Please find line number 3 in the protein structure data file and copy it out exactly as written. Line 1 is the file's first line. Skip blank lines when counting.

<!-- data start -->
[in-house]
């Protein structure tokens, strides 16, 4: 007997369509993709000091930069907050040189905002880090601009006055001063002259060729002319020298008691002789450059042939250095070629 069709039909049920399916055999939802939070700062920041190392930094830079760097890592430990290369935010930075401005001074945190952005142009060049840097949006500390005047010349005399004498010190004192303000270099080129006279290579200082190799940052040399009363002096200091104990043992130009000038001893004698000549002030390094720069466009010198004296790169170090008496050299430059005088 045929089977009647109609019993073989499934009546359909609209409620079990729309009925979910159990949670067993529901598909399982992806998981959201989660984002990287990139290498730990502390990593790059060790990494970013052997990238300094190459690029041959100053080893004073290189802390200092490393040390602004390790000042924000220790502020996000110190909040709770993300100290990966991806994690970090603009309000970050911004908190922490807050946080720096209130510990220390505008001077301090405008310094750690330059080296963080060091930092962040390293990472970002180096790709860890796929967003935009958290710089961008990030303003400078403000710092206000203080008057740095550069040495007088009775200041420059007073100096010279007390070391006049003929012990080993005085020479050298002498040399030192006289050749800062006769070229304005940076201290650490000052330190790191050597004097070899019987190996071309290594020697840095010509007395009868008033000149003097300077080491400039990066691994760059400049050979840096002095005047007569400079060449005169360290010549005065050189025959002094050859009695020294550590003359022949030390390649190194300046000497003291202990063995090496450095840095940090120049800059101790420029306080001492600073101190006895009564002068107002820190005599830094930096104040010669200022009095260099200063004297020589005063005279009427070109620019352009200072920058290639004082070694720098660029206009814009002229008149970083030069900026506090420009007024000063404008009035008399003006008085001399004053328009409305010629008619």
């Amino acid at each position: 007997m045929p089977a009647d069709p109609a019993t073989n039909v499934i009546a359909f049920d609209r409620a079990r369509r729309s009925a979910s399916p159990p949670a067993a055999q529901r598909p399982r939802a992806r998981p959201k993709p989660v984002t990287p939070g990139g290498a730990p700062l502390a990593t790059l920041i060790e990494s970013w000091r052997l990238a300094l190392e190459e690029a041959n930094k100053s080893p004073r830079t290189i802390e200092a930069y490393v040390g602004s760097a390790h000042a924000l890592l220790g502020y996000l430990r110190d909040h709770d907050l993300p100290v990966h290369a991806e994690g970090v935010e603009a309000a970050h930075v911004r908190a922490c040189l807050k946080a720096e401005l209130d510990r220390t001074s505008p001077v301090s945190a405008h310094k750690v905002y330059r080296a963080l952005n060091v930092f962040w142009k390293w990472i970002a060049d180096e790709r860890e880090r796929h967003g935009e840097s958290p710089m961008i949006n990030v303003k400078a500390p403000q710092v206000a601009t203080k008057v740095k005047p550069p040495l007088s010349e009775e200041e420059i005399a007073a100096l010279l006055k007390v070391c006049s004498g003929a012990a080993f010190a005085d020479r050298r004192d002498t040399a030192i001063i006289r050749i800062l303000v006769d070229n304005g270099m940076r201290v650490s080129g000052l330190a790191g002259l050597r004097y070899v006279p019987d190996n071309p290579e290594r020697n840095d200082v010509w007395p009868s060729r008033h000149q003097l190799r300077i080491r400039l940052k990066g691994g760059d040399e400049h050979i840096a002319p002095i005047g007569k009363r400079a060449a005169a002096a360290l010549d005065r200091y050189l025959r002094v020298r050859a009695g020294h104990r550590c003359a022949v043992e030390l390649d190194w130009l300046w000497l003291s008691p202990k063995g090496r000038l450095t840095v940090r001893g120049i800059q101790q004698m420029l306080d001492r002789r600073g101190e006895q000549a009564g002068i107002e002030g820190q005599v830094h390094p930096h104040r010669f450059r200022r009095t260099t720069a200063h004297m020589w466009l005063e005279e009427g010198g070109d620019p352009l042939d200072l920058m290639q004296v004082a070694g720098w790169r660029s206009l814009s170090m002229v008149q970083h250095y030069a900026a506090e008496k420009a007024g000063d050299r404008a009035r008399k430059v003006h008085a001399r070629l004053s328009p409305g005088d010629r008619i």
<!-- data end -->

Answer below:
């Amino acid at each position: 007997m045929p089977a009647d069709p109609a019993t073989n039909v499934i009546a359909f049920d609209r409620a079990r369509r729309s009925a979910s399916p159990p949670a067993a055999q529901r598909p399982r939802a992806r998981p959201k993709p989660v984002t990287p939070g990139g290498a730990p700062l502390a990593t790059l920041i060790e990494s970013w000091r052997l990238a300094l190392e190459e690029a041959n930094k100053s080893p004073r830079t290189i802390e200092a930069y490393v040390g602004s760097a390790h000042a924000l890592l220790g502020y996000l430990r110190d909040h709770d907050l993300p100290v990966h290369a991806e994690g970090v935010e603009a309000a970050h930075v911004r908190a922490c040189l807050k946080a720096e401005l209130d510990r220390t001074s505008p001077v301090s945190a405008h310094k750690v905002y330059r080296a963080l952005n060091v930092f962040w142009k390293w990472i970002a060049d180096e790709r860890e880090r796929h967003g935009e840097s958290p710089m961008i949006n990030v303003k400078a500390p403000q710092v206000a601009t203080k008057v740095k005047p550069p040495l007088s010349e009775e200041e420059i005399a007073a100096l010279l006055k007390v070391c006049s004498g003929a012990a080993f010190a005085d020479r050298r004192d002498t040399a030192i001063i006289r050749i800062l303000v006769d070229n304005g270099m940076r201290v650490s080129g000052l330190a790191g002259l050597r004097y070899v006279p019987d190996n071309p290579e290594r020697n840095d200082v010509w007395p009868s060729r008033h000149q003097l190799r300077i080491r400039l940052k990066g691994g760059d040399e400049h050979i840096a002319p002095i005047g007569k009363r400079a060449a005169a002096a360290l010549d005065r200091y050189l025959r002094v020298r050859a009695g020294h104990r550590c003359a022949v043992e030390l390649d190194w130009l300046w000497l003291s008691p202990k063995g090496r000038l450095t840095v940090r001893g120049i800059q101790q004698m420029l306080d001492r002789r600073g101190e006895q000549a009564g002068i107002e002030g820190q005599v830094h390094p930096h104040r010669f450059r200022r009095t260099t720069a200063h004297m020589w466009l005063e005279e009427g010198g070109d620019p352009l042939d200072l920058m290639q004296v004082a070694g720098w790169r660029s206009l814009s170090m002229v008149q970083h250095y030069a900026a506090e008496k420009a007024g000063d050299r404008a009035r008399k430059v003006h008085a001399r070629l004053s328009p409305g005088d010629r008619i």